derived from the novaculite have been prospected near Caddo Gap, Mont-
gomery County and near Langley, Pike County. Manganese oxides occur
in the novaculite and much prospecting for manganese ore has been done
in Pike, Polk and Montgomery counties.
The lower part of the formation is considered to be of Devonian age;
but the middle and upper parts are doubtfully placed in the Devonian sys-
tem, as there is a possibility that these two parts may be of Mississippian
age. The only fossils that have been found in the formation in Arkansas are
conodonts, linguloids, sporangites, and fossil wood, all of which were obtained
from the middle and upper parts of the formation.
Hot Springs sandstone. The Hot Springs sandstone is exposed on high
mountain ridges at and near the city of Hot Springs. It is simply a lenticular
formation, and so far as known is not present except near Hot Springs. The
maximum thickness is 200 feet. The formation is composed of gray hard
quartzitic sandstone, and at the base there is a conglomerate which is as
much as 30 feet thick. The pebbles are of all sizes up to 6 inches in diam-
eter and consist mostly of novaculite.
Stanley shale. The Stanley shale is the surface rock in large and small
areas in Polk, Sevier, Howard, Pike, Montgomery, Clark, Hot Spring, and
Garland counties, in the southern part of Yell County, in the northern part
of Saline County, and in the west-central part of Pulaski County. Some of
the largest areas are intermontane basins like the one in which Mena is sit-
uated and the one in which the southern part of Hot Springs is situated.
MINERALS IN ARKANSAS . 29
whereas the other large areas form a part of the Athens plateau which
is south of the Ouachita Mountains. The thickness, as measured near Glen-
wood, Pike County, is 6,000 feet, and it is perhaps equally as great at all
The formation is composed of bluish-black and black fissile clay shale
and fine-grained compact greenish-gray cr bluish-gray sandstone. Several
tuff beds, as much as 85 feet thick, occur near the base in Polk County. The
upper part of the formation in Arkansas has yielded a single collection of
plants including some ferns. Some of the shale at the base has been altered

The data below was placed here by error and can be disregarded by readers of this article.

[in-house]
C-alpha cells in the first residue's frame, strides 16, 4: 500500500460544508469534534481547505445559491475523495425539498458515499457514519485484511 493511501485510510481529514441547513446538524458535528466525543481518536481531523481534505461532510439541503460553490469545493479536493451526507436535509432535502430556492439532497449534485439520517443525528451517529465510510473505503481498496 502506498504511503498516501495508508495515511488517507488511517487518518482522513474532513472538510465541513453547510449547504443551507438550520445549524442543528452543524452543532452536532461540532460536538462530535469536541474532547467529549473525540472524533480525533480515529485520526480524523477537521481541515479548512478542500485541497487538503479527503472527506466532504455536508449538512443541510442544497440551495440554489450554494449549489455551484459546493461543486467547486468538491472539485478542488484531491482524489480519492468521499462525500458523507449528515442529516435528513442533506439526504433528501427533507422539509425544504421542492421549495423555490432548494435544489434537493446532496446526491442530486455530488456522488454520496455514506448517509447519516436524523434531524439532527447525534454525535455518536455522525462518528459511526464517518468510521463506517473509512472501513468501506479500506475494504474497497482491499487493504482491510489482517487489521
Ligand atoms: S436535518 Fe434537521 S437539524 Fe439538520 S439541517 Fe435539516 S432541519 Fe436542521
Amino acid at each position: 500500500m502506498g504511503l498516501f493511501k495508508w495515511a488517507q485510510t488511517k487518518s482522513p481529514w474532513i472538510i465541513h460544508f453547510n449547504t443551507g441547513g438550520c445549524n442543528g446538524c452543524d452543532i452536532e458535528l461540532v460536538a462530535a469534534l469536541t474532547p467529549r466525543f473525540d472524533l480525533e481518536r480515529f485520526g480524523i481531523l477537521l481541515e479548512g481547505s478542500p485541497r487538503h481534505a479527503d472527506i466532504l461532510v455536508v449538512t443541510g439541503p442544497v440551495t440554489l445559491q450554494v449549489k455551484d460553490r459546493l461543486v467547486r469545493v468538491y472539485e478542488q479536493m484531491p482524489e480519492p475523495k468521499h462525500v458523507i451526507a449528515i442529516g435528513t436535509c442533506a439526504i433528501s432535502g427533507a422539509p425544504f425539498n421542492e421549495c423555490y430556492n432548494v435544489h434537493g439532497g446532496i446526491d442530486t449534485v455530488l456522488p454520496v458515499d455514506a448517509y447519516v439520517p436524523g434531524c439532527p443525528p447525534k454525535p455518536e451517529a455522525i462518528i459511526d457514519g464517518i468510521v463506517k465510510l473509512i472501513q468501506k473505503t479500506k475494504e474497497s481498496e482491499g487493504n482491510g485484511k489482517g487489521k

to slate and this has been prospected for commercial slate in Polk, Mont-
gomery, and Garland counties. Quartz veins in the formation contain lead,
zinc, and antimony minerals near Gillham, Sevier County.
Jackford sandstone. The Jackford sandstone, 5,000 to 6,600 feet thick,
forms broad low nearly east-west ridges on the Athens plateau south of
the Ouachita Mountains. These ridges are forested with yellow pine and
among them are Grindstone Mountain extending westward from the vicin-
ity of Arkadelphia, Clark County, and several ridges that are south of Kirby,
Pike county. Furthermore, the formation is widely exposed in the Ouachita
Mountains themselves. In fact, its outcrops form the highest and some
of the most rugged mountain ridges of the Ouachitas. Some of these are
Black Fork, Rich, Fourche, Mill Creek, and Irons Fork mountains near
Mena, Polk County; Muddy Creek Mountain near Washita, Montgomery
County; and Blue Mountain near Cedar Glades, Garland County. In the
southern exposures of the formation it is composed of massive compact
fine-grained to coarse-grained light-gray sandstone with some mill stone grit,
especially in its basal part, and with a small amount of green shale, whereas
in many of its northern exposures the shale forms the greater part of the
formation and the sandstone a minor part of it. Indeterminable invertebrate
fossils have been found in the millstone grit at the base.
Atoka formation. The Atoka formation is exposed in two narrow east-
west belts between Kirby and Murfreesboro, Pike County, and another belt,
which is probably one of these, follows the south base of Chalybeate Moun-
tain, 5 miles south of Amity, Clark County. The thickness of the formation
in this part of the State is estimated to be 6,000 feet. The Atoka is also ex-
posed in large areas in Scott, Yell, and Perry counties and the west-central
part of Pulaski County. Two of the principal ridges formed by it are Dutch
Creek and Danville mountains. The formation in Yell County is estimated
to be 7,800 feet thick. Here, as elsewhere in the State, it is composed of
hard light-gray to brown sandstone and an equal or greater amount of black
Arkansas Valley Region
Jackfork sandstone. The Jackfork sandstone, as has been previously
stated, is composed of shale and a smaller amount of sandstone in its north-
ernmost outcrops in the Ouachita Mountain region, and it is doubtless repre-
sented by similar strata in some areas on the south side of the Arkansas
Atoka formation. The Atoka formation comprises a considerable part of
the thick series of sandstones and shales that underlie the coal-bearing rocks
in the Arkansas coal field. This series of rocks was referred to in the pub-
lications of the Arkansas Geological Survey as the "Lower or Barren Coal
Measures." The uppermost formation in this series is known as the Atoka
formation and contains beds which are equivalent to part of the Winslow
formation of the Boston Mountains. The Atoka is estimated to be about
7,000 feet thick and is composed of sandstone separated by thick beds of
30 . MINERALS IN ARKANSAS
black clay shale. It has not yielded any fossils in Arkansas. The sandstones
form ridges and the shales underlie valleys and lowlands. Sandstone beds
in the formation supply the gas from the Massard Prairie gas field near Fort
Smith, the Coops Prairie gas field near Mansfield, and the Kibler gas field